Eldercare Financial Planning
This article is the first installment of a brief series on the topic of assisting people who may be at risk financially due to illness or complications of aging. Elderly people are more likely to rely on their life savings for security and comfort than younger people who are still working, so protecting their nest egg is crucial. Financial planners will tell you that many of their clients are baby boomers who have aging parents they are concerned about. These factors have led my firm to pay special attention to the challenges of aging. This series will illustrate some of the ways things can go wrong and offer some guidance to avoid or resolve problems.
A Common Problem
My first encounter with financial vulnerability of the elderly occurred before I made the career switch to financial services. In fact, it was influential in my decision. Looking back, you could say I went from being a clinical social worker to a financial social worker. The situation involved my mother in law who was becoming demented. I was recruited by the family to help manage her finances because she trusted me. As I began to sort through the confused notes, statements and correspondence scattered throughout her home it quickly became apparent that a steady stream of her money was flowing to a variety of unwise destinations.
She had duplicate subscriptions to magazines and was a sucker for memorial plates and other impulse purchases. Other concerns weren’t fraudulent but exploitative. She had purchased several unnecessary “no exam needed” final expenses life insurance policies. Then there were the marginal “charities” that had obviously identified her as an easy target which they could regularly and successfully solicit for contributions.
It was upsetting to think of my well-intentioned, gullible and diminished mother-in-law’s vulnerability. It was frightening to see how her financial security that had been built up over half a century could have been quickly eroded had I not been able to step in to help. Since then, I have learned that as our population ages, financial vulnerabilities that are prevalent among the elderly present a growing challenge that isn’t easily addressed.
Not Limited To Dementia
Harmful financial actions aren’t limited to people suffering from dementia. Loneliness, depression, physical illness and changes in brain functioning unrelated to dementia are among the factors that can lead an otherwise competent person to make emotionally driven choices that lead them astray. This is a problem for family members and professionals trying to help someone who may not want to be interfered with and is well within the legal range of mental competency.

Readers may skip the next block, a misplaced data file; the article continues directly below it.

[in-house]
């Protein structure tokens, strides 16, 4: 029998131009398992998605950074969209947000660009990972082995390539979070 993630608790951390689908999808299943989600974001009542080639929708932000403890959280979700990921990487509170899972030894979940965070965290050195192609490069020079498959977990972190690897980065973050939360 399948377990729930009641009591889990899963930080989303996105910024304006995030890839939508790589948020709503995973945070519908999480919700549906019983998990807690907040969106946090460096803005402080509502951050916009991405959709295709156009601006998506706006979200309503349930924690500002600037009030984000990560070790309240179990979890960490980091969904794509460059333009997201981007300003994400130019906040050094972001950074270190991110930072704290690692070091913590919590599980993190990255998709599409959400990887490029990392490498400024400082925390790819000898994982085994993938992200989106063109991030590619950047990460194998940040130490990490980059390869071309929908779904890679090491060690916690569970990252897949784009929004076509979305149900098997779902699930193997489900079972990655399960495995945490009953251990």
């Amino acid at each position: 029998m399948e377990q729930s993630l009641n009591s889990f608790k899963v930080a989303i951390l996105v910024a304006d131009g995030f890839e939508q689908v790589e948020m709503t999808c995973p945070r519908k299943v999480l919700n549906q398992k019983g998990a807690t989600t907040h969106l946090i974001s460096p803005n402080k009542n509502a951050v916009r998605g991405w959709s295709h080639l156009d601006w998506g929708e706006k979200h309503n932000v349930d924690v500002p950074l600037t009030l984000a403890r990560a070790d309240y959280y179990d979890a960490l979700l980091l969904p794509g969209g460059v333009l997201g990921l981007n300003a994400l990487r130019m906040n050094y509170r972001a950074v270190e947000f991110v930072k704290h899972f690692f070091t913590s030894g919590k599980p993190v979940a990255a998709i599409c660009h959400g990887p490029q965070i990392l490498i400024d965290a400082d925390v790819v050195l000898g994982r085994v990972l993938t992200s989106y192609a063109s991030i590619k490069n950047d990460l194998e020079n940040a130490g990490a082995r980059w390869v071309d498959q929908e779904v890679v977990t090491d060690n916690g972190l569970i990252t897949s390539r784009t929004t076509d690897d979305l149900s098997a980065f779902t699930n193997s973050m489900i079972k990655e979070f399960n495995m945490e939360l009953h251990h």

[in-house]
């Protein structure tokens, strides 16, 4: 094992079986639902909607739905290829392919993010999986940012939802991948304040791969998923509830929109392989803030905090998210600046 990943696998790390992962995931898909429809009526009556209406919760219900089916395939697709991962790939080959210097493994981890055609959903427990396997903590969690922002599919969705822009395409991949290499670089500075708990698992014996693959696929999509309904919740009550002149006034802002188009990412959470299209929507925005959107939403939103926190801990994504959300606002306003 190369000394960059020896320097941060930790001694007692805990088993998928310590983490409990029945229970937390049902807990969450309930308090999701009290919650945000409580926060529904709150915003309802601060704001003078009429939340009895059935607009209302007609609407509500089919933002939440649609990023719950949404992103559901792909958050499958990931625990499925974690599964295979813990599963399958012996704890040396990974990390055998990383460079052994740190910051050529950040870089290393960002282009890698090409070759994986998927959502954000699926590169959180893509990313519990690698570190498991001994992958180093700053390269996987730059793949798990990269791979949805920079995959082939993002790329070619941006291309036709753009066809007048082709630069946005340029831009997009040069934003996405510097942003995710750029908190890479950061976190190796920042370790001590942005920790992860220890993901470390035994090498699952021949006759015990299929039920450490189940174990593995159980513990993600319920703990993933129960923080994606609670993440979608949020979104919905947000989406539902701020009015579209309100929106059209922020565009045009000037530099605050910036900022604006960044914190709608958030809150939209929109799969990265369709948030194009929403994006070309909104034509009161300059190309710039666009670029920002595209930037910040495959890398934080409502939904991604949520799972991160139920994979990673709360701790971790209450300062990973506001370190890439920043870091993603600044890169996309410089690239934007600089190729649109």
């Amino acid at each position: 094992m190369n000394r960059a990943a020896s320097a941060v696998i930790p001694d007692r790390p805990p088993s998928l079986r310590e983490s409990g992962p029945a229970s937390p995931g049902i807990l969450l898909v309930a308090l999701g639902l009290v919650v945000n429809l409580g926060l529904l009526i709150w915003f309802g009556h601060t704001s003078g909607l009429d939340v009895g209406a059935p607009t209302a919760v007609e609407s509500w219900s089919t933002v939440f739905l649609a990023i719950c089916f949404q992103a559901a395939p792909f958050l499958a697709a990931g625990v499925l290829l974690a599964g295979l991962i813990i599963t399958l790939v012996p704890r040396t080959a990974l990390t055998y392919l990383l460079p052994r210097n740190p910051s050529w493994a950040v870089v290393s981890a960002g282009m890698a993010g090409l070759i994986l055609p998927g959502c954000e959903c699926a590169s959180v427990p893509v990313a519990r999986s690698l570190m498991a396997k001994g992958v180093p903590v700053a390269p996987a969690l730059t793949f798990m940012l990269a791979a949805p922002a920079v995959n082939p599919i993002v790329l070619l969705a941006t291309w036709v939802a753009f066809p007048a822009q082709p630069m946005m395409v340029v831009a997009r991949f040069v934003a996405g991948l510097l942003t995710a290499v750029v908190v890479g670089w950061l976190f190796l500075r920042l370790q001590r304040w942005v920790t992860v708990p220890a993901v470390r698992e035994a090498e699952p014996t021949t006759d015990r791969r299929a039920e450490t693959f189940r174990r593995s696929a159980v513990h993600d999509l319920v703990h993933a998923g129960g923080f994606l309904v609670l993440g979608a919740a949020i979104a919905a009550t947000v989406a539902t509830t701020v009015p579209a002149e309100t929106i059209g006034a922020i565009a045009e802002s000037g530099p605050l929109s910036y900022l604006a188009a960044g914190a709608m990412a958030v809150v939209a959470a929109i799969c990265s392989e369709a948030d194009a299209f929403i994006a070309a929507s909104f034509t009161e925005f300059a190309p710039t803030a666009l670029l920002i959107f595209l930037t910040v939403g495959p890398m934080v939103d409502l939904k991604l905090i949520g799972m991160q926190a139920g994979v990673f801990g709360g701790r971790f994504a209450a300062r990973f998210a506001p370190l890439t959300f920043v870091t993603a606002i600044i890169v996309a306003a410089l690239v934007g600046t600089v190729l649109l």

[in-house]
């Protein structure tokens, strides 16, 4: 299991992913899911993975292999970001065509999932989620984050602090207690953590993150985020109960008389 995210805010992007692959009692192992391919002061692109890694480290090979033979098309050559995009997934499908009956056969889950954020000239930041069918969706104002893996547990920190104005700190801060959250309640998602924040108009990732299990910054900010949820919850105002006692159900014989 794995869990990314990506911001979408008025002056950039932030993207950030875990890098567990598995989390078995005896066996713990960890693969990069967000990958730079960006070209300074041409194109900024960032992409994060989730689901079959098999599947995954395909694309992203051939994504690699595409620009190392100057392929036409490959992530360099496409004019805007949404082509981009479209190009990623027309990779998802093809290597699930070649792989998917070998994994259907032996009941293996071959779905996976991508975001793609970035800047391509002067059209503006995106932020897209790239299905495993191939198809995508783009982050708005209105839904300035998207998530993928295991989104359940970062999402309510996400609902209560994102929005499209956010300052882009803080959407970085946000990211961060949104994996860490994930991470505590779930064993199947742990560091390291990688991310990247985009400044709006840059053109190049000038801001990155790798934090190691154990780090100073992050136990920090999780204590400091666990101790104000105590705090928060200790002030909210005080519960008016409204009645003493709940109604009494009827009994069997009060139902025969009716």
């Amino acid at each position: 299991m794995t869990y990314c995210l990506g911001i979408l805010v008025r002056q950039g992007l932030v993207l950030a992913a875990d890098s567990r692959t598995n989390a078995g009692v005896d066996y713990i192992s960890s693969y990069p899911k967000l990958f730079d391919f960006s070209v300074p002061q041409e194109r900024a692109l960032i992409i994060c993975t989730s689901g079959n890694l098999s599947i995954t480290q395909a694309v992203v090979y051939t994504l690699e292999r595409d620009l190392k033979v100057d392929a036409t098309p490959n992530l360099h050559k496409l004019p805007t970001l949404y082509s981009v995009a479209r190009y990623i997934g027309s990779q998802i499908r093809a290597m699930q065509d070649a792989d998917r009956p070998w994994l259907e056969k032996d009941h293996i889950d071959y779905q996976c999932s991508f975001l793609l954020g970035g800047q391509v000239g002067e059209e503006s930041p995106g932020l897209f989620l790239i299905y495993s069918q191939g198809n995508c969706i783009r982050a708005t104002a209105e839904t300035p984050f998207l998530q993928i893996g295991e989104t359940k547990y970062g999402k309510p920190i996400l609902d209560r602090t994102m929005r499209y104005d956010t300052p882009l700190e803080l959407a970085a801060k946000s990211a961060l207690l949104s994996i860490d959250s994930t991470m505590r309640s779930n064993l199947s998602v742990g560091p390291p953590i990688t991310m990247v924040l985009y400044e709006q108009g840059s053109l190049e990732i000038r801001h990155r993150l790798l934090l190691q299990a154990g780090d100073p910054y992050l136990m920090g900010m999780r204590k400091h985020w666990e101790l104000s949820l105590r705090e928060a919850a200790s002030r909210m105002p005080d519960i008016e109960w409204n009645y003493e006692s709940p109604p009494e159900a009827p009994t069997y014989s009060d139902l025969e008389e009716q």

What Can You Do?
In my family’s case, while my mother-in-law was still legally competent we were able to help her establish a trust with a bank and me as co-trustees. She also agreed to a durable power of attorney and named me as her agent. We were able to consolidate her investments and savings into the trust for more efficient management. Thanks to the power of attorney, I was able to cancel unneeded subscriptions and services, stopped automatic drafts to questionable charities and mysterious billers and even retrieved some money from the unnecessary insurance policies.
As her condition worsened, we soon would not have been able to help her so easily. First of all, she wouldn’t have been legally competent so a very unpleasant court procedure would have been required to grant conservatorship against her will. That is the second point. As her thinking processes deteriorated, she became fearful and distrustful and would clearly not have cooperated. It pays to have arrangements in place before they are needed.
All families should “have the talk” about what to do when we are not able to manage on our own. This isn’t only for those of us with elderly parents or relatives. We all are vulnerable to accidents or illness at any age. Having legal arrangements such as a durable power of attorney, healthcare directives and healthcare power of attorney can save a lot of heartache during an already stressful time.
Many families are reluctant to have these conversations. It isn’t fun to confront our own or our loved ones’ mortality. And there can be stresses in family relations that create anxiety or tension. But neither mortality nor relationship stresses are going to just go away. Family “issues” are likely to be worse in a time of great stress like when someone has had a stroke or dies than when everyone is as OK as they usually are. If you need help going forward, seek assistance from a family therapist, counselor or coach who is trained to help with a constructive conversation about difficult topics.
Tom Chancellor is a Certified Financial Planner Professional helping clients enhance their financial peace of mind. Tom spent 20 years as a marriage and family therapist and now incorporates resources from psychology, communications, and relationship studies in financial planning for people who experience life-changing events. Tom helps his clients and other financial professionals respond to life transitions such as divorce, death of a spouse, retirement, receipt of an inheritance and legal settlements. Contact Tom with questions at firstname.lastname@example.org.
Securities offered through Comprehensive Asset Management and Servicing, Inc. (“CAMAS”), 2001 Hwy 46, Ste. 506, Parsippany, NJ 07054, 1-800-637-3211. Member FINRA/SIPC. Teak Tree Capital Management, LLC, is independent of CAMAS.